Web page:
“Will you buy for me kikomando? I am very hungry.”

This was my take home from an evaluation exercise of a tailoring project that my organization implemented for a year, in Katwe, a Kampala suburb.

Just as expected of a slum, Katwe is highly congested, the odor speaks for the hygiene before it meets the eye. Dirty saucepans of boiled beans lie at the front of a tattered door curtain. Little naked children with pot bellies play about in a drainage. Young expectant mothers awaiting delivery in subsequent days, weeks and months sway through the little pathways to add to the already overpopulated slum. Flies hovered around and over us, as we waited for the participants of the Women’s club project to gather for the exercise. One after the other, they came through.

The Karamojong women, with decorated faces, sat and drunk their lives away with the men, some of whom smoked and sniffed substance in the process. A photo would only be stealthily taken.

The purpose of the exercise was to gauge the performance of the tailoring project, and also find out what other economic activities the women could be empowered to engage themselves in.

A few minutes into the interactions, I was approached by this lean little lady, whose legs could pass for toothpicks and barely carried her around.  With a piece of skirt hanging around her waist. Her face presented a dire need for rescue, rescue from Katwe. Out of concern, we had a chat, from which I would later discover that she was 18 years old, a mother of 2 children, the youngest of whom is only 3 months.  Abong (not real names) was sharing a shack structure with a friend she revealed as, Winnie. She narrated that the father of her children abandoned her after the birth of the second child, and moved on with another woman within the slum. With a 3 year old, and 3 month old, begging for a kikomando, my heart bled for her.

“What do you people do,” she asked. And I explained to her that we reached out to vulnerable children and women in different communities. We especially empowered the mothers to have a sustainable livelihood and better standards of living.

Just as I turned to my colleague who coordinates the Women’s club to ask her to register Abong, I saw her back. I called her back, and in an irritable tone, she asked “will you buy for me kikomando? I am hungry.” I explained to her, that I intended to give her something more than kikomando, and that if she would give me just a few seconds, I would act accordingly. That was the last I saw of Abong.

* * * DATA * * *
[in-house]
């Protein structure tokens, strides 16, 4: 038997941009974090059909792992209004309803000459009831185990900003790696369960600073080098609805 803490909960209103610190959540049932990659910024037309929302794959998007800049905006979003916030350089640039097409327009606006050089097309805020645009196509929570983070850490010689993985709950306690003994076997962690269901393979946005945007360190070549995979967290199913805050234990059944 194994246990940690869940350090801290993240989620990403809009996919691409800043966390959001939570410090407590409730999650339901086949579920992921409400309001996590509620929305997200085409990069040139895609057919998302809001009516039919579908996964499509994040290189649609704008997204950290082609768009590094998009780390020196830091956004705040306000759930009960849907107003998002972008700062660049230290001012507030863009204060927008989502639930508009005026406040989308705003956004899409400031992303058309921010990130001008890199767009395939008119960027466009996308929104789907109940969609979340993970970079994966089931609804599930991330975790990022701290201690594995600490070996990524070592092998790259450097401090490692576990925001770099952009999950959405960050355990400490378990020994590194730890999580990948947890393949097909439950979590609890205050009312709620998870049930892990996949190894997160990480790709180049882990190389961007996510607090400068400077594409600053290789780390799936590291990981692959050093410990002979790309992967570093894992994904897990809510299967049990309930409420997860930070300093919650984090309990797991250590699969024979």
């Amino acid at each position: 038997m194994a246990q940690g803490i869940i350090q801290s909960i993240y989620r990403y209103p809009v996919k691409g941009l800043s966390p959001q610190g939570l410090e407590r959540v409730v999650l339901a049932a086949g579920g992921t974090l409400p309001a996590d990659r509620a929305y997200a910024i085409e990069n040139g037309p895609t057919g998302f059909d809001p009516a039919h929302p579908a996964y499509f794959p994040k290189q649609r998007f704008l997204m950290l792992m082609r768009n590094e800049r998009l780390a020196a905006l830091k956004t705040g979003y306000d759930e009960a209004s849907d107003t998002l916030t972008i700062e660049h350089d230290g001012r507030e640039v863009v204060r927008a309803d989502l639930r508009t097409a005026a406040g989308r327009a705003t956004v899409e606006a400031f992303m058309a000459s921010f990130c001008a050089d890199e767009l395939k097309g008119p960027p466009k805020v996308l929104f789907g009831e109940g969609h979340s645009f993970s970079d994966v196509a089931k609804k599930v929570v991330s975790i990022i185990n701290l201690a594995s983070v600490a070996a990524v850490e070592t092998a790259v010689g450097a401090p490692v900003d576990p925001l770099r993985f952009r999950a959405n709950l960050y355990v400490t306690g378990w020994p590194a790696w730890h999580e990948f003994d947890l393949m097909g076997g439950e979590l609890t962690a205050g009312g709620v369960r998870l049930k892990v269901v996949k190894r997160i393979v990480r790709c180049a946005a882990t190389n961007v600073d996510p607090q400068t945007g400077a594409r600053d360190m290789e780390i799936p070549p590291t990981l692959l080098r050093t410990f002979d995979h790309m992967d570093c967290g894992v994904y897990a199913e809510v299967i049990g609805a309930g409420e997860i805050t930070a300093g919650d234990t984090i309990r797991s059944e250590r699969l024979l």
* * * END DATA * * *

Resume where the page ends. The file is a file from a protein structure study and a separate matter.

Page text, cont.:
The women in Katwe need empowerment to realize their self-worth. This effort will not be realized in a day or two. It takes a process.  The women do not have a voice. They have no control over their sexuality. Even in the gravity of the living conditions, they continue to give birth, others out of rape, others willingly. However this leads to a breed of children that they cannot take care of, yet the fathers also do not take responsibility.

The good news is that among these women, there are agents of change who would like to have the situation changed. There are those crying out for opportunities of better health, for skills empowerment, and for better sexual and reproductive health knowledge.

The women in Katwe are just a representation of what the feminine gender goes through. Cases of Gender Based violence, forced marriages and lack of equal opportunities are evidenced in our communities and the nation over.

Women’s rights, are human rights and every woman deserves to have them respected. Human rights include the right to life and liberty, freedom from slavery and torture, freedom of opinion and expression, the right to work and education, and many more. The women in Katwe are not exempted from these rights either.

A woman deserves more than just a kikomando.


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